Mobile phone docking station

    Students are encourage to show imagination and creativity in this module while initially working in a structured way.  Following on from research and the generation of initial design ideas, students produce comb joints cut into pre-prepared sections of plywood; it is at this stage that they explore different ways in which to take the design forward to change and enhance it.  Students also learn how plastics (HIPs in particular) can be formed into different shapes by vacuum forming and line bending. 

    Cookery (2)

    This module looks at a wider variety of dishes and how they can be enhanced with additional ingredients such as herbs, spices, oils, various pulses, fruit and vegetables.  Previously acquired skills are developed further and added-to such as safe storage of food to avoid contamination, safe use of knives and how presentation can enhance a dish.  Students also take part in taste testing activities and research, as well as cook, various world foods. 

    Audio amplifier

    Students learn how electronic circuits may be incorporated into products as well as the basic function of circuits and electronic components.  The module involves further design to develop and manufacture an acrylic casing that is either line bent or heated fully in an oven and shaped using a former.  Students also make a support chassis from plywood sections that must house the main circuit.  Students are required to consider the size and placement of their circuits, speaker, switch etc. in developing a quality product.  During the design stage, students are taught how to use the CAD program, SolidWorks to visually present their final design in a variety of ways. 

    Desk tidy

    Over the course of two terms, students follow a shortened version of the GCSE coursework process in order to design, develop, manufacture and evaluate a quality desk tidy based upon a design movement of their choice.  The module looks at further areas of the design process in more depth.  Further manufacturing skills are also developed including use of centre lathes, cutting internal threads, working with and joining unlike materials.  Students who intend studying DT at GCSE level are expected to present their final developed design work using SolidWorks.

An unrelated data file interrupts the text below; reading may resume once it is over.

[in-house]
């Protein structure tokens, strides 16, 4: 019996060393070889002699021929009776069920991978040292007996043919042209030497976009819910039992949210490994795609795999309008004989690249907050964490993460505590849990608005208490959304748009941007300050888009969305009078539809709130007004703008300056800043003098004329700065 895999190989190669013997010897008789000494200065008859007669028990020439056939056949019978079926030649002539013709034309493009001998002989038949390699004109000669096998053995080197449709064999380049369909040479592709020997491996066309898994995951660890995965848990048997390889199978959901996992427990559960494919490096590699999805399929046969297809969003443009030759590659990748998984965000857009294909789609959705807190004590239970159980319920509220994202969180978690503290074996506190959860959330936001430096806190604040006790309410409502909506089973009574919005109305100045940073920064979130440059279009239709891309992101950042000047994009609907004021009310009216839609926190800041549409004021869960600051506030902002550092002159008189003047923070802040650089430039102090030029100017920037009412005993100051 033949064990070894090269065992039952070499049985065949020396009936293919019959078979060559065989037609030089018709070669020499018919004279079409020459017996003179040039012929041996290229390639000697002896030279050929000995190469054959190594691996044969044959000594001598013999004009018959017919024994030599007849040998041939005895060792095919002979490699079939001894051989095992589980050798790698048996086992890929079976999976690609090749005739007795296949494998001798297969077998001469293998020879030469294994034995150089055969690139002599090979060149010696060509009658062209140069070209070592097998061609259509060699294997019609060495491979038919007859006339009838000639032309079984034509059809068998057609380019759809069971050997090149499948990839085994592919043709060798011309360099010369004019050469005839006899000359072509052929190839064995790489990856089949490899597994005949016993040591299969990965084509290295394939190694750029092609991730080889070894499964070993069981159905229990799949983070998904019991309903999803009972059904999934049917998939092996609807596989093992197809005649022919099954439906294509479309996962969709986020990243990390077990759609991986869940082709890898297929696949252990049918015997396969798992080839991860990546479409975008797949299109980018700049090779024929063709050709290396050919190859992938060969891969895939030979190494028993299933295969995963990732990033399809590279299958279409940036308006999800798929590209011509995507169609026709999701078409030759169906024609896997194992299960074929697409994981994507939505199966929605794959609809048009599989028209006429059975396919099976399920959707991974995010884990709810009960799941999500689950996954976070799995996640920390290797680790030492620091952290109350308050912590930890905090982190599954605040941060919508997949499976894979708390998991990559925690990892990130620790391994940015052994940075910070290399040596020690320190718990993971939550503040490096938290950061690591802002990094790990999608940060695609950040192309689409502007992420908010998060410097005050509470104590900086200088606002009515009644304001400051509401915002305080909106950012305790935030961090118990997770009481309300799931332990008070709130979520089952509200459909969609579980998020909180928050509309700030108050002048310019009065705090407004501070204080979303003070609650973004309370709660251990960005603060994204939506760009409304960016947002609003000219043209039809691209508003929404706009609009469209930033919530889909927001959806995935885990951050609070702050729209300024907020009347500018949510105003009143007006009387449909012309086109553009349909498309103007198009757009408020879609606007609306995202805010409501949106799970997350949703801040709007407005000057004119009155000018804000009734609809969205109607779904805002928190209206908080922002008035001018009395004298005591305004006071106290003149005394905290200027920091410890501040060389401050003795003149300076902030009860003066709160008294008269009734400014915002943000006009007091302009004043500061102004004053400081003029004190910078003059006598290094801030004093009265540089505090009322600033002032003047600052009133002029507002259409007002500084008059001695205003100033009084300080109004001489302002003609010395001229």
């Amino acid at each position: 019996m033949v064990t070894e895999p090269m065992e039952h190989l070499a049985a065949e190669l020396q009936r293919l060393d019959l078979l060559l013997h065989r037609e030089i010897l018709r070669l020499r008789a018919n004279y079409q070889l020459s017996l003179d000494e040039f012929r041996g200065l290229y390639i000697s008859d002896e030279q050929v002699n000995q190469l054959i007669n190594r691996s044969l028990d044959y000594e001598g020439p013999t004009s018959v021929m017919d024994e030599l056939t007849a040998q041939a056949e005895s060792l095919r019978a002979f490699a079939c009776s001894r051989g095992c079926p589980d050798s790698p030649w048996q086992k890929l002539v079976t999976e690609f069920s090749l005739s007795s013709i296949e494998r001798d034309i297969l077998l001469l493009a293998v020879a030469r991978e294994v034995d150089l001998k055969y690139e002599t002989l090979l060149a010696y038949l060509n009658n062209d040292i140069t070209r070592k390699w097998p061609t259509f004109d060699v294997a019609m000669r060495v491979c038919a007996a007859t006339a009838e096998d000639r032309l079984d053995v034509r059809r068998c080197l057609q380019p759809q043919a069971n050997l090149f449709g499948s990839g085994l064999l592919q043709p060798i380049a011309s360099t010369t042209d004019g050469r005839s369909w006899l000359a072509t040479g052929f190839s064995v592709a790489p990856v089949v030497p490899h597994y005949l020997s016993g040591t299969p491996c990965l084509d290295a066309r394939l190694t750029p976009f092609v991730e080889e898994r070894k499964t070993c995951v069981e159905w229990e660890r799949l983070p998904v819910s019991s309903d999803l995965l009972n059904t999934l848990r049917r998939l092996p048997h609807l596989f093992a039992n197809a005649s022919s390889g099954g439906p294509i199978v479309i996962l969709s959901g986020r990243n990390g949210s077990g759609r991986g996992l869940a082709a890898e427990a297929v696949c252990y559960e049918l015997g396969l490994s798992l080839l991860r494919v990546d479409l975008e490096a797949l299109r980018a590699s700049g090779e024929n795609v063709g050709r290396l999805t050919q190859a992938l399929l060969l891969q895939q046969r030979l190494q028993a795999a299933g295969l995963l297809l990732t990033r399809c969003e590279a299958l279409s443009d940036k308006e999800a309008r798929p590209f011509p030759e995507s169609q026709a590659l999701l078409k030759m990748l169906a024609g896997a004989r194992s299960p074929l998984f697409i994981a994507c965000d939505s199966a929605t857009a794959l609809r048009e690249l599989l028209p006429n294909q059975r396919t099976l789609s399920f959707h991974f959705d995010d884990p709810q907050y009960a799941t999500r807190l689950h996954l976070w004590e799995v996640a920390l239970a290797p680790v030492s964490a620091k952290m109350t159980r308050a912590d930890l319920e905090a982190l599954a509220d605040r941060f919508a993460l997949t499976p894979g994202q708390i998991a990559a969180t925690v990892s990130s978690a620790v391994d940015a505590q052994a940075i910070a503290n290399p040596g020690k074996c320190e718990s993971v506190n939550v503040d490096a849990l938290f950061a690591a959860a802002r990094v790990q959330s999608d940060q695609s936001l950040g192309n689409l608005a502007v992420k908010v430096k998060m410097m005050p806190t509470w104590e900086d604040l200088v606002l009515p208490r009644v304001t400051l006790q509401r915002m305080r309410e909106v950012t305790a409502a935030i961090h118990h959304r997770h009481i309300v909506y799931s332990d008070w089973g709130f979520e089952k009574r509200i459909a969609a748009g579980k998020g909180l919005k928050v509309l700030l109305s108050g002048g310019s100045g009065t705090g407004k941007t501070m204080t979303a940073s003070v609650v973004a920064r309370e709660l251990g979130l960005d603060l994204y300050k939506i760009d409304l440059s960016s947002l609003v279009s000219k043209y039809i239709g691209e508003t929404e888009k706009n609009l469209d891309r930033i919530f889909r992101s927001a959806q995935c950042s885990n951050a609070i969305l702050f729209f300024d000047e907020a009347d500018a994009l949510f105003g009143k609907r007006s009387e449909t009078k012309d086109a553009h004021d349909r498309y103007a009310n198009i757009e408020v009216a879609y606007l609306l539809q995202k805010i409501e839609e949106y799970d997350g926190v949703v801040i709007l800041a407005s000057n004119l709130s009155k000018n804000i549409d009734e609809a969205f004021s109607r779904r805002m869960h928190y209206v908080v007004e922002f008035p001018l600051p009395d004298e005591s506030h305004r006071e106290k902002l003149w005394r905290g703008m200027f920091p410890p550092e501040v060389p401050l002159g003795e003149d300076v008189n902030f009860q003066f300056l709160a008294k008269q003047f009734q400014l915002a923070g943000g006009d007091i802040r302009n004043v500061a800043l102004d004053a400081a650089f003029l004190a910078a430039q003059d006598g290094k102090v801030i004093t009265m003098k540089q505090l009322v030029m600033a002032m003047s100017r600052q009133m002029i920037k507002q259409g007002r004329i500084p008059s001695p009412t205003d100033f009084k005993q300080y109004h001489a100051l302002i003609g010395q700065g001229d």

• Schemes of Learning for Key Stage 4 Open or Close

    Year 10 ‘practice’ coursework project

    Students undertake a ‘practice’ GCSE coursework project throughout the first half of the year.  Once having produced a design folder, they then manufacture a scale model to further refine their design in terms of size, materials and function.  Although they do not actually manufacture their final design (due to time and cost limitations), they gain valuable practical skills in the manufacture of a small storage box which incorporates a range of manufacturing processes such as routing, wood joints, centre lathe work and  the application of a chosen finish. 

    The work produced is a reduced version of a full coursework project, for example less initial ideas are generated and eight hours are allocated for manufacture as opposed to the 16 hour allocation at GCSE.  At the end students critically evaluate their own work as well as the work of each other to identify success and also areas for improvement.